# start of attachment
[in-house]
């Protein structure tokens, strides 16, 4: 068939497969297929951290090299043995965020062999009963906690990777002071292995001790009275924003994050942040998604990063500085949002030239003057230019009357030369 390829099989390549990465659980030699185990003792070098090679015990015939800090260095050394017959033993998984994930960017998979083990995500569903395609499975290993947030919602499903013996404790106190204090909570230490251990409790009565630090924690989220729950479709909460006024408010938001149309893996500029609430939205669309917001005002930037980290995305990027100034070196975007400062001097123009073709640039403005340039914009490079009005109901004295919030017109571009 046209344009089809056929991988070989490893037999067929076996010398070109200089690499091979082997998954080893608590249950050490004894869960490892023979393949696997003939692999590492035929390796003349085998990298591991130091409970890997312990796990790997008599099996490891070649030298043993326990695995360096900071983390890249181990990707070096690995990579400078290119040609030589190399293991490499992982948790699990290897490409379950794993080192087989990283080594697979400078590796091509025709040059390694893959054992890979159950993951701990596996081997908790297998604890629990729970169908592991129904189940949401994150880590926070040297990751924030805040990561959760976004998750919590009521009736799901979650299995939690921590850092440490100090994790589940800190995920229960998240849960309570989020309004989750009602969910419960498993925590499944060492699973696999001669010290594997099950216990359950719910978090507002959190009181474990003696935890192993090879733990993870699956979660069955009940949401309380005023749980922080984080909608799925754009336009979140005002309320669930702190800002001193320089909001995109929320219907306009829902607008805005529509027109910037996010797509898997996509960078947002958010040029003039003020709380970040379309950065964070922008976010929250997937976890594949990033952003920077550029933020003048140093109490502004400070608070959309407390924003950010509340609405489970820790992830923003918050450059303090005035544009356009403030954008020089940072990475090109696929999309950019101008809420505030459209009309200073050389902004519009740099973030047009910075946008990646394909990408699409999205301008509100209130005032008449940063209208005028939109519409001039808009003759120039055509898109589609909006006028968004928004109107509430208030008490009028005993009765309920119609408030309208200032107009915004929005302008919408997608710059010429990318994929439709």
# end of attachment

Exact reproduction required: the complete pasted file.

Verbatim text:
[in-house]
């Protein structure tokens, strides 16, 4: 068939497969297929951290090299043995965020062999009963906690990777002071292995001790009275924003994050942040998604990063500085949002030239003057230019009357030369 390829099989390549990465659980030699185990003792070098090679015990015939800090260095050394017959033993998984994930960017998979083990995500569903395609499975290993947030919602499903013996404790106190204090909570230490251990409790009565630090924690989220729950479709909460006024408010938001149309893996500029609430939205669309917001005002930037980290995305990027100034070196975007400062001097123009073709640039403005340039914009490079009005109901004295919030017109571009 046209344009089809056929991988070989490893037999067929076996010398070109200089690499091979082997998954080893608590249950050490004894869960490892023979393949696997003939692999590492035929390796003349085998990298591991130091409970890997312990796990790997008599099996490891070649030298043993326990695995360096900071983390890249181990990707070096690995990579400078290119040609030589190399293991490499992982948790699990290897490409379950794993080192087989990283080594697979400078590796091509025709040059390694893959054992890979159950993951701990596996081997908790297998604890629990729970169908592991129904189940949401994150880590926070040297990751924030805040990561959760976004998750919590009521009736799901979650299995939690921590850092440490100090994790589940800190995920229960998240849960309570989020309004989750009602969910419960498993925590499944060492699973696999001669010290594997099950216990359950719910978090507002959190009181474990003696935890192993090879733990993870699956979660069955009940949401309380005023749980922080984080909608799925754009336009979140005002309320669930702190800002001193320089909001995109929320219907306009829902607008805005529509027109910037996010797509898997996509960078947002958010040029003039003020709380970040379309950065964070922008976010929250997937976890594949990033952003920077550029933020003048140093109490502004400070608070959309407390924003950010509340609405489970820790992830923003918050450059303090005035544009356009403030954008020089940072990475090109696929999309950019101008809420505030459209009309200073050389902004519009740099973030047009910075946008990646394909990408699409999205301008509100209130005032008449940063209208005028939109519409001039808009003759120039055509898109589609909006006028968004928004109107509430208030008490009028005993009765309920119609408030309208200032107009915004929005302008919408997608710059010429990318994929439709």